The AFTI-F16 flight tests revealed numerous other problems of a similar nature. Summarizing, Mackall, the engineer who conducted the flight-test program, writes :
``The criticality and number of anomalies discovered in flight and ground tests owing to design oversights are more significant than those anomalies caused by actual hardware failures or software errors.
``...qualification of such a complex system as this, to some given level of reliability, is difficult ... [because] the number of test conditions becomes so large that conventional testing methods would require a decade for completion. The fault-tolerant design can also affect overall system reliability by being made too complex and by adding characteristics which are random in nature, creating an untestable design.
``As the operational requirements of avionics systems increase, complexity increases... If the complexity is required, a method to make system designs more understandable, more visible, is needed.
``... The asynchronous design of the [AFTI-F16] DFCS introduced a random, unpredictable characteristic into the system. The system became untestable in that testing for each of the possible time relationships between the computers was impossible. This random time relationship was a major contributor to the flight test anomalies. Adversely affecting testability and having only postulated benefits, asynchronous operation of the DFCS demonstrated the need to avoid random, unpredictable, and uncompensated design characteristics.''Clearly, much of Mackall's criticism is directed at the consequences of the asynchronous design of the AFTI-F16 DFCS. Beyond that, however, I think the really crucial point is that captured in the phrase ``random, unpredictable characteristics.'' Surely, a system worthy of certification in the ultra-dependable region should have the opposite properties-should, in fact, be predictable: that is, it should be possible to achieve a comprehensive understanding of all its possible behaviors. What other basis for an ``engineering judgment'' that a system is fit for its purpose can there be, but a complete understanding of how the thing works and behaves? Furthermore, for the purpose of certification, that understanding must be communicated to others-if you understand why a thing works as it should, you can write it down, and others can see if they agree with you. Of course, writing down how something as complicated as how a fault-tolerant flight-control system works is a formidable task-and one that will only be feasible if the system is constructed on rational principles, with aggressive use of abstraction, layering, information-hiding, and any other technique that can advance the intellectual manageability of the task. This calls strongly for an architecture that promotes separation of concerns (whose lack seems to be the main weakness of asynchronous designs), and for a method of description that exposes the rationale for design decisions and that allows, in principle, the behavior of the system to be calculated (i.e., predicted or, in the limit, proved). It is, in my view, in satisfying this need for design descriptions which, in principle at least, would allow properties of the designs to be proved, that formal methods can make their strongest contribution to quality assurance for ultra-dependable systems: they address (as nothing else does) Mackall's plea for ``a method to make system designs more understandable, more visible.''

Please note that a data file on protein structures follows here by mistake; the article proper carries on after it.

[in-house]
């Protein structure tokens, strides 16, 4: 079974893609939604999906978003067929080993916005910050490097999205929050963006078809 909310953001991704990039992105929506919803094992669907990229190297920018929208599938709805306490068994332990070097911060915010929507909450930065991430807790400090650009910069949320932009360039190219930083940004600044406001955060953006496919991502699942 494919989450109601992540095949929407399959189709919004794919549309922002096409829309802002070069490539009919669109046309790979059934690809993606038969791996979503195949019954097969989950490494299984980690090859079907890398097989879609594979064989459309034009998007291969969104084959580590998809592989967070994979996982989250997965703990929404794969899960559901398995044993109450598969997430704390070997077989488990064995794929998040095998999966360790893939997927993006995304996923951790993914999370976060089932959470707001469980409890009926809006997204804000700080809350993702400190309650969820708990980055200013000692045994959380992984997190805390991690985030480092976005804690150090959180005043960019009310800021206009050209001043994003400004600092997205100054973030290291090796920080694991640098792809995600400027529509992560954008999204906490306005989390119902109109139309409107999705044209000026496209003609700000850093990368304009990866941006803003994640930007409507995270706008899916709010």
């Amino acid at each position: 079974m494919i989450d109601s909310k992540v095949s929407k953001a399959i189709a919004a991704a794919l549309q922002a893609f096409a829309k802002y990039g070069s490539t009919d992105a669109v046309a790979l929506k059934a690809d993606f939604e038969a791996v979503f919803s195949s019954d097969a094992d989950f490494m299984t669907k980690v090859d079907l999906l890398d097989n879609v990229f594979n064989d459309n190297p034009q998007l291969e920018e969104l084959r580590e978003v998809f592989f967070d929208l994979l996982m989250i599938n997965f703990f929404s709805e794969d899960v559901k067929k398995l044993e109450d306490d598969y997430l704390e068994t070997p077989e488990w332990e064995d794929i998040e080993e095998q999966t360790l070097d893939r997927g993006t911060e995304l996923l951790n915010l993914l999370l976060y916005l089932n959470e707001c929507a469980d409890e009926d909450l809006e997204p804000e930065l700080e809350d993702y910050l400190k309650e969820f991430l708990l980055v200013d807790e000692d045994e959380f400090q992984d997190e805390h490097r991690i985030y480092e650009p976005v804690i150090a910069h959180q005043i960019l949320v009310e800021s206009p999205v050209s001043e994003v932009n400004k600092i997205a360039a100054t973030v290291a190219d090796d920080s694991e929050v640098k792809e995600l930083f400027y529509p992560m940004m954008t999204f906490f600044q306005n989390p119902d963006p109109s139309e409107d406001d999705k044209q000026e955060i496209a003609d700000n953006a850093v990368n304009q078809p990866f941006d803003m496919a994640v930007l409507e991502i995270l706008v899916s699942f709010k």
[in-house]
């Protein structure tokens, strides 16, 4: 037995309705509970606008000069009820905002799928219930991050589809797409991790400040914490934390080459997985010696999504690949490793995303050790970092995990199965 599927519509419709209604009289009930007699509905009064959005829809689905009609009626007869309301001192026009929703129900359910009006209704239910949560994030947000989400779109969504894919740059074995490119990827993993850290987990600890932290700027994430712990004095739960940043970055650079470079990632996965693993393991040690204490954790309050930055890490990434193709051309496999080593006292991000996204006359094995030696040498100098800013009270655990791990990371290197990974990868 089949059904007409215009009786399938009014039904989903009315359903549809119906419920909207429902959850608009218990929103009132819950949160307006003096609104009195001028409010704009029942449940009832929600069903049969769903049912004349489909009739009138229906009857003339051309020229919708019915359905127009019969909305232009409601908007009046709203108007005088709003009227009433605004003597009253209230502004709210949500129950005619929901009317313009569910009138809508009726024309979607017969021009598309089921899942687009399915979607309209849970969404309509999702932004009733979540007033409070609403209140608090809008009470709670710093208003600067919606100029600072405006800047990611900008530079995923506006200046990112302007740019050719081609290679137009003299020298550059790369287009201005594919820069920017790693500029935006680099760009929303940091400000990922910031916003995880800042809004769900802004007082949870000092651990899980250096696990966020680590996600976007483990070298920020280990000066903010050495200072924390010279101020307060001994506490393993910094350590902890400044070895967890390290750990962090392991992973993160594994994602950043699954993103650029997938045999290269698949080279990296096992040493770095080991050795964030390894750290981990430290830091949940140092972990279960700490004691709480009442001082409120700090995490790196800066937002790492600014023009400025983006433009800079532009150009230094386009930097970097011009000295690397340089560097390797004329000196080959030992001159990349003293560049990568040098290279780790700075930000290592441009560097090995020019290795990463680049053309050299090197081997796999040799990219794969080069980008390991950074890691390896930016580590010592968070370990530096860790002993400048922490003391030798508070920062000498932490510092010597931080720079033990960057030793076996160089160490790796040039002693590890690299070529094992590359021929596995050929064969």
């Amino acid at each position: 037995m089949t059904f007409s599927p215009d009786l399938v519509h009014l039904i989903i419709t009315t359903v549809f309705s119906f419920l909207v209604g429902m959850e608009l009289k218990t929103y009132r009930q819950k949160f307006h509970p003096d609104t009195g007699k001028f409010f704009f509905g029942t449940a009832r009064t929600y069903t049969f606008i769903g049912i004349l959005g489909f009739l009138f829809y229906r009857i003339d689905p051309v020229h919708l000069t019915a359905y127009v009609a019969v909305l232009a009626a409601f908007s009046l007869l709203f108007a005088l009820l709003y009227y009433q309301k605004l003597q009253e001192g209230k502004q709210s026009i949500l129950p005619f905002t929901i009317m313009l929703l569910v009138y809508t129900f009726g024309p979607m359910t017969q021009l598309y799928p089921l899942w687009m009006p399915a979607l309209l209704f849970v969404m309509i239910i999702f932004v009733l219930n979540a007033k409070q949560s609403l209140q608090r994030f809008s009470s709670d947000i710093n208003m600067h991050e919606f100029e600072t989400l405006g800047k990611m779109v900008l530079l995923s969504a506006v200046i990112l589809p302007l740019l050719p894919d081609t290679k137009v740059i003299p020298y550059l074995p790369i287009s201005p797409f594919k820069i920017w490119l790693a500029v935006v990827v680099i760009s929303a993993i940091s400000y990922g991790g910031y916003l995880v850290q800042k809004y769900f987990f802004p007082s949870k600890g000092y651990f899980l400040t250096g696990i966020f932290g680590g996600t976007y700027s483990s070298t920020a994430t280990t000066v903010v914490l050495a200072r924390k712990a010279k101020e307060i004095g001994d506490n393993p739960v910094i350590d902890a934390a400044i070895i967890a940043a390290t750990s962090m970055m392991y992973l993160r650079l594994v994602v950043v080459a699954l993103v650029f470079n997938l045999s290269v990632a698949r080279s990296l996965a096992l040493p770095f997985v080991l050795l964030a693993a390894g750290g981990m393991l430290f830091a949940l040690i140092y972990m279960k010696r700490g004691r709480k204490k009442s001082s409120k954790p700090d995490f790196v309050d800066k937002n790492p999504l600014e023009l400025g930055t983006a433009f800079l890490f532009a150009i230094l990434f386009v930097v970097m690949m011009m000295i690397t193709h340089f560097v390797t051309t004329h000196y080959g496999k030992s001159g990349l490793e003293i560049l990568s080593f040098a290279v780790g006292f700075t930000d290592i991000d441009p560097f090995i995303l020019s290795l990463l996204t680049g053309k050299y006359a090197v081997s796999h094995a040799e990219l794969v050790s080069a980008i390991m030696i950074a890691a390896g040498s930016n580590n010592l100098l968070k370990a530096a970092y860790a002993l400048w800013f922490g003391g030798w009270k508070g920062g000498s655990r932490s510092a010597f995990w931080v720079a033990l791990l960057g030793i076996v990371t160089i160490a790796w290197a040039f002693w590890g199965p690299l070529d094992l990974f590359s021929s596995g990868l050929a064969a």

The AFTI-F16 flight tests are unusually well documented; I know of no other flight-control system for which comparable data are publicly available. However, press accounts and occasional technical articles reinforce the AFTI-F16 data by suggesting that timing, redundancy management, and coordination of replicated computing channels are tricky problems that are routinely debugged during flight test.